September 26, 2011 Bruges
The Bruges Regional Integration & Global Governance (BRIGG) papers are a series of joint working papers published by the College of Europe and the UNU Institute on Comparative Regional Integration Studies (UNU-CRIS).
The BRIGG series serves as a platform for contributions by scholars and practitioners on topics relevant to the European Union and other forums of regionalism, viewed from a comparative perspective. The papers are made available worldwide, free of charge, through electronic publication on both the College of Europe and UNU-CRIS websites.
In September, two BRIGG papers were published.
BRIGG paper W-2011/3, “As Time Goes By: EU Climate Change Actorness from Rio to Copenhagen” by Thomas James Uldall Heidener, draws on the theoretical concept of “actorness” to analyse the conditions required for the European Union to remain an “actor” in the area of climate change.
During the past two decades, the EU increasingly has been regarded as an important international actor in environmental politics. The failure of the EU in 2009 to instigate an ambitious post-2012 environmental framework agreement at the Fifteenth Conference of the Parties (COP15) to the United Nations Framework Convention on Climate Change, however, was seen by some as signaling a change in the EU’s status as an international climate change actor.
This paper addresses the question of what conditions allowed the EU to be an actor in the first place, and argues that for the EU to remain an actor, four criteria — recognition, authority, cohesion and autonomy — need to be satisfied. While these four criteria were present at the 1992 Rio Summit and at COP3 in Kyoto in 1997, the EU exhibited a lack of autonomy and cohesion at COP15 in Copenhagen.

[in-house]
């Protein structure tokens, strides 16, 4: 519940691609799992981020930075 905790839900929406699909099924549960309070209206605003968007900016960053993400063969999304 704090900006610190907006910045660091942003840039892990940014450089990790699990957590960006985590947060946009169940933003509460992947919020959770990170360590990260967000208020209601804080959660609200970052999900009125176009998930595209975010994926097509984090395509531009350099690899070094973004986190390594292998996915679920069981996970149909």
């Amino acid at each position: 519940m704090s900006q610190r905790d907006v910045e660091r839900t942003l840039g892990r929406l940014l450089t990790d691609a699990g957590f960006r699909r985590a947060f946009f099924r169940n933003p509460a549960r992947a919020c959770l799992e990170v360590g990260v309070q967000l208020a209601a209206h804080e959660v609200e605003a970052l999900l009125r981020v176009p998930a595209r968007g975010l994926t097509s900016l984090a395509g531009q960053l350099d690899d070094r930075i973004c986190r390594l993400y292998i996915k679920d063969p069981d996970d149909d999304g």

BRIGG paper W-2011/4, “The EU Strategy for the Danube Region: What Potential Contribution to Regional Stability and Co-operation?” by Mojca Kodric, presents an analysis of a recent initiative aimed at enhancing sub-regional cooperation through collaboration on a series of cross-border projects.
The paper analyses the strategy’s preparation and consultation stages, assessing the extent to which the strategy incorporates an effective external dimension capable of enhancing regional stability and cooperation. It further analyses three existing sub-regional frameworks — the European Union Strategy for the Baltic Sea Region, the Northern Dimension and the Black Sea Economic Co-operation — to identify a set of common indicators of successful sub-regional policy: equal partnership, joint ownership, diverse stakeholder involvement, adequate funding and institutional capacity, a strong level of commitment, and common interests and objectives.
When applied to the external dimension of the European Union Strategy for the Danube Region, these indicators reveal several weaknesses that may reduce the strategy’s overall effectiveness. The paper identifies areas for improvement and provides a comprehensive case study that could be analysed within a broader theoretical framework.
See the BRIGG Working Papers page on the UNU- CRIS website for a list of all BRIGG papers, with links for downloading the individuals papers.